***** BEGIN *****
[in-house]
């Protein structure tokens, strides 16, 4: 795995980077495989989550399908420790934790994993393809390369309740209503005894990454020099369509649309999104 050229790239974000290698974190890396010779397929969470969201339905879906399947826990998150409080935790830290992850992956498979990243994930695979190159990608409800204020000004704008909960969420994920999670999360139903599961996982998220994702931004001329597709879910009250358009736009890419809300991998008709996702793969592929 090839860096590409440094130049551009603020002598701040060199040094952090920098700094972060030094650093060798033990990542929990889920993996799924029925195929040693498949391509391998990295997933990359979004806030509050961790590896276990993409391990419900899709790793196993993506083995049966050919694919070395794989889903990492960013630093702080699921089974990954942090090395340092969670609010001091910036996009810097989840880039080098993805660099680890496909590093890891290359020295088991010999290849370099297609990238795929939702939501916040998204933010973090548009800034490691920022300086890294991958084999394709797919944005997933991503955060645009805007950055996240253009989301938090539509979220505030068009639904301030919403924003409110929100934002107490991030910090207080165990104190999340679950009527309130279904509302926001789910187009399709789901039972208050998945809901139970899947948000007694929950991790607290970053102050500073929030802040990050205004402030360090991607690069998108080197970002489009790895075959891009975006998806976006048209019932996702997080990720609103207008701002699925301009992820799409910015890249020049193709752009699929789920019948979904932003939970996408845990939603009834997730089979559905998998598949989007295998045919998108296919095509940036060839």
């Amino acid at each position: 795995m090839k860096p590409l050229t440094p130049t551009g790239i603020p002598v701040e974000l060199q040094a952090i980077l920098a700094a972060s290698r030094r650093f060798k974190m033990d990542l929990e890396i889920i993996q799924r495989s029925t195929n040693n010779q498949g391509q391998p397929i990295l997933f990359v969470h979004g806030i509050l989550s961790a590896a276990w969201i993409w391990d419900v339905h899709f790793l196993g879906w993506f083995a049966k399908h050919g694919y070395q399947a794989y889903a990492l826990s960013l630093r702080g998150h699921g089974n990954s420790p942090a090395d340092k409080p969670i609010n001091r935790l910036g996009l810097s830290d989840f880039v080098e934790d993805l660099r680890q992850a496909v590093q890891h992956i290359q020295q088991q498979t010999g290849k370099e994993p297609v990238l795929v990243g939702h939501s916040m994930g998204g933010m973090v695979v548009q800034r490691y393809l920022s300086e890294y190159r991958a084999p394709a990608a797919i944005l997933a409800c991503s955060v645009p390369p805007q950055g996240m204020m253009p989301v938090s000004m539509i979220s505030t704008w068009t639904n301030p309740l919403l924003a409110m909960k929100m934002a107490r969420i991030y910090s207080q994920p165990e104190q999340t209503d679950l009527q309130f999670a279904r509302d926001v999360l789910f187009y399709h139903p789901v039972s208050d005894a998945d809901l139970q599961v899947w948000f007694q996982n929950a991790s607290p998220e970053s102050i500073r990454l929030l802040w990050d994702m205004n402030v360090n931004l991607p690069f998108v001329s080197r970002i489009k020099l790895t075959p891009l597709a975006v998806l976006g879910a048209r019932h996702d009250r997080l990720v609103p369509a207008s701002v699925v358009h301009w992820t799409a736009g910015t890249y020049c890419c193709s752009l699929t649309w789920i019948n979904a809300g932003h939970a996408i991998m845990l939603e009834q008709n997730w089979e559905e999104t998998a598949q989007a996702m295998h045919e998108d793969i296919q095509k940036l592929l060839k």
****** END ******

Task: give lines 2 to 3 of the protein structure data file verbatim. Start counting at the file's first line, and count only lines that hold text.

């Protein structure tokens, strides 16, 4: 795995980077495989989550399908420790934790994993393809390369309740209503005894990454020099369509649309999104 050229790239974000290698974190890396010779397929969470969201339905879906399947826990998150409080935790830290992850992956498979990243994930695979190159990608409800204020000004704008909960969420994920999670999360139903599961996982998220994702931004001329597709879910009250358009736009890419809300991998008709996702793969592929 090839860096590409440094130049551009603020002598701040060199040094952090920098700094972060030094650093060798033990990542929990889920993996799924029925195929040693498949391509391998990295997933990359979004806030509050961790590896276990993409391990419900899709790793196993993506083995049966050919694919070395794989889903990492960013630093702080699921089974990954942090090395340092969670609010001091910036996009810097989840880039080098993805660099680890496909590093890891290359020295088991010999290849370099297609990238795929939702939501916040998204933010973090548009800034490691920022300086890294991958084999394709797919944005997933991503955060645009805007950055996240253009989301938090539509979220505030068009639904301030919403924003409110929100934002107490991030910090207080165990104190999340679950009527309130279904509302926001789910187009399709789901039972208050998945809901139970899947948000007694929950991790607290970053102050500073929030802040990050205004402030360090991607690069998108080197970002489009790895075959891009975006998806976006048209019932996702997080990720609103207008701002699925301009992820799409910015890249020049193709752009699929789920019948979904932003939970996408845990939603009834997730089979559905998998598949989007295998045919998108296919095509940036060839």
């Amino acid at each position: 795995m090839k860096p590409l050229t440094p130049t551009g790239i603020p002598v701040e974000l060199q040094a952090i980077l920098a700094a972060s290698r030094r650093f060798k974190m033990d990542l929990e890396i889920i993996q799924r495989s029925t195929n040693n010779q498949g391509q391998p397929i990295l997933f990359v969470h979004g806030i509050l989550s961790a590896a276990w969201i993409w391990d419900v339905h899709f790793l196993g879906w993506f083995a049966k399908h050919g694919y070395q399947a794989y889903a990492l826990s960013l630093r702080g998150h699921g089974n990954s420790p942090a090395d340092k409080p969670i609010n001091r935790l910036g996009l810097s830290d989840f880039v080098e934790d993805l660099r680890q992850a496909v590093q890891h992956i290359q020295q088991q498979t010999g290849k370099e994993p297609v990238l795929v990243g939702h939501s916040m994930g998204g933010m973090v695979v548009q800034r490691y393809l920022s300086e890294y190159r991958a084999p394709a990608a797919i944005l997933a409800c991503s955060v645009p390369p805007q950055g996240m204020m253009p989301v938090s000004m539509i979220s505030t704008w068009t639904n301030p309740l919403l924003a409110m909960k929100m934002a107490r969420i991030y910090s207080q994920p165990e104190q999340t209503d679950l009527q309130f999670a279904r509302d926001v999360l789910f187009y399709h139903p789901v039972s208050d005894a998945d809901l139970q599961v899947w948000f007694q996982n929950a991790s607290p998220e970053s102050i500073r990454l929030l802040w990050d994702m205004n402030v360090n931004l991607p690069f998108v001329s080197r970002i489009k020099l790895t075959p891009l597709a975006v998806l976006g879910a048209r019932h996702d009250r997080l990720v609103p369509a207008s701002v699925v358009h301009w992820t799409a736009g910015t890249y020049c890419c193709s752009l699929t649309w789920i019948n979904a809300g932003h939970a996408i991998m845990l939603e009834q008709n997730w089979e559905e999104t998998a598949q989007a996702m295998h045919e998108d793969i296919q095509k940036l592929l060839k």